Mar 2021 3 Minutes
New ATO Guidance on Travel Expenses
The Australian Taxation Office (ATO) has recently finalised the guidance on the deductibility of transport expenses in the form of Taxation Ruling TR 2021/1 and released the long-awaited ruling on the deductibility of accommodation, food and drink expenses in the form of draft Taxation Ruling TR 2021/D1 and Draft Practical Compliance Guideline PCG 2021/D1.
The new rulings and guidance replace the draft Taxation Ruling TR 2017/D6 and contains important information for individual taxpayers incurring the expenses as well as business employers reimbursing or paying for employees’ transport, accommodation, food and drink expenses.
The general rule is that transport expenses incurred by employees whilst travelling between home and a regular place of work are not deductible, while those incurred in travelling between work locations are.
The key term here is ‘regular place of work’. It means a usual or normal place where the employee starts and finishes their work duties with a particular employer. So, travel expenses incurred by employees travelling from home to, say, clients’ business premises which are not their usual/normal place of employment, are tax deductible.
There are a few exceptions to the general rule, such as transporting bulky equipment; on call and standby arrangements; travel between home and a regular work location where duties have substantively commenced at home and are completed at the regular work location; and the travel between home and work location is part of employment duties.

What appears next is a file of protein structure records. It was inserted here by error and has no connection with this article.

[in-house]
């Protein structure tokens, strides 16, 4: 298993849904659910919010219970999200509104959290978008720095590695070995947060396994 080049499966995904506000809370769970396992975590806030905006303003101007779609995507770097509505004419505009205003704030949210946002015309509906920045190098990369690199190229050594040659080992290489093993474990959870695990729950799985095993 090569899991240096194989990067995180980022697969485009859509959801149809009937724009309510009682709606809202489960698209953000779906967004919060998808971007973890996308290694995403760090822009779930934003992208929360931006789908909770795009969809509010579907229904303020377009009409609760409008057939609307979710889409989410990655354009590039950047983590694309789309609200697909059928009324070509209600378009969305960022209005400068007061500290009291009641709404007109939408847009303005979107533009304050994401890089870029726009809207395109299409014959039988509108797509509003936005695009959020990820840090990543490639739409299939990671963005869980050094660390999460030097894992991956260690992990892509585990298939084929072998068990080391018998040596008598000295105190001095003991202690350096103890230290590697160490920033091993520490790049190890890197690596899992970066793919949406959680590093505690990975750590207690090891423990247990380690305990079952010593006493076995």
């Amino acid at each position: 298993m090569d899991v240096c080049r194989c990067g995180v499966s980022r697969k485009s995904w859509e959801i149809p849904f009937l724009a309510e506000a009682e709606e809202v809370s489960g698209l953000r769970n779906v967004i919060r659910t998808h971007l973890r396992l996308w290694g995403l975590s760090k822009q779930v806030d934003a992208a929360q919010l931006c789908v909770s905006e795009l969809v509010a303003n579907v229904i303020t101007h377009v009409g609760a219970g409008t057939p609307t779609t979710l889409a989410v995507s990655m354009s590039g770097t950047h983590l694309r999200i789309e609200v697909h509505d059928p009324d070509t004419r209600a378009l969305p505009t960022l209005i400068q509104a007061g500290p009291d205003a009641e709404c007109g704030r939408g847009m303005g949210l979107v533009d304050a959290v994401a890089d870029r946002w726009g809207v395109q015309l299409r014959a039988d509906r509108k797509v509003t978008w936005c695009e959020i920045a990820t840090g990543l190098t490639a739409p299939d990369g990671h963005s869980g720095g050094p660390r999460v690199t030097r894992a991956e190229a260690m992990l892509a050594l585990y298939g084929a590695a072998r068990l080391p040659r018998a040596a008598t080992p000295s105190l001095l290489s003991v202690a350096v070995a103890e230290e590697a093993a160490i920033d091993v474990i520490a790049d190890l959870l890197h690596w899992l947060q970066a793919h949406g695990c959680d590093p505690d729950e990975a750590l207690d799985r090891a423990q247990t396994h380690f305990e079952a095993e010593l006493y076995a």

Employers reimbursing or paying for employees’ transport expenses must firstly consider the Fringe Benefit Tax (FBT) implications, as this may constitute either expense payment fringe benefits or residual fringe benefits. Importantly though, if the costs would have been deductible to the employees, then the benefits are exempt from FBT under the Otherwise Deductible rule.
Accommodation, Food and Drink Expenses
Accommodation and food and drink expenses are ordinarily private or domestic in nature. However, they are deductible where the travel is work-related and it is undertaken in the course of performing income-producing activities.
The period away from the employee’s usual place of residence must be for relatively short periods of time. The longer the time away, the more likely the expenses will be treated as ‘living away from home’ and not deductible. The ATO in the draft guidance provides a rule of thumb to distinguish between work-related travel and living away from home.
That is, the ATO will accept that an employee is undertaking work-related travel where the employee:
- is away from their normal residence for work purposes,
- does not work on a fly-in fly-out or drive-in drive-out basis,
- is away for a short-term period being:
- no more than 21 days at a time continuously, and
- has a total number of fewer than 90 days in the same work location in one year, and
- must return to their normal residence when their period away ends.
It is welcome news that the ATO has reintroduced the 21-day rule in relation to work-related travel albeit with additional requirements. Nevertheless, the revised rule of thumb will provide certainty to employers and employees on the income tax and FBT treatments of these expenses.
The Take Away
The new ATO rulings and guidance provide much-needed guidance in this area. Whilst they contain useful information, the application of the general principles may differ for each taxpayer depending on the facts and circumstances. It is recommended that businesses and employees should seek advice from their tax accountants on the potential impacts to their current or future arrangements.
If you have any queries on the new ATO rulings and guidance, please contact our office and speak to Ariane Szabo.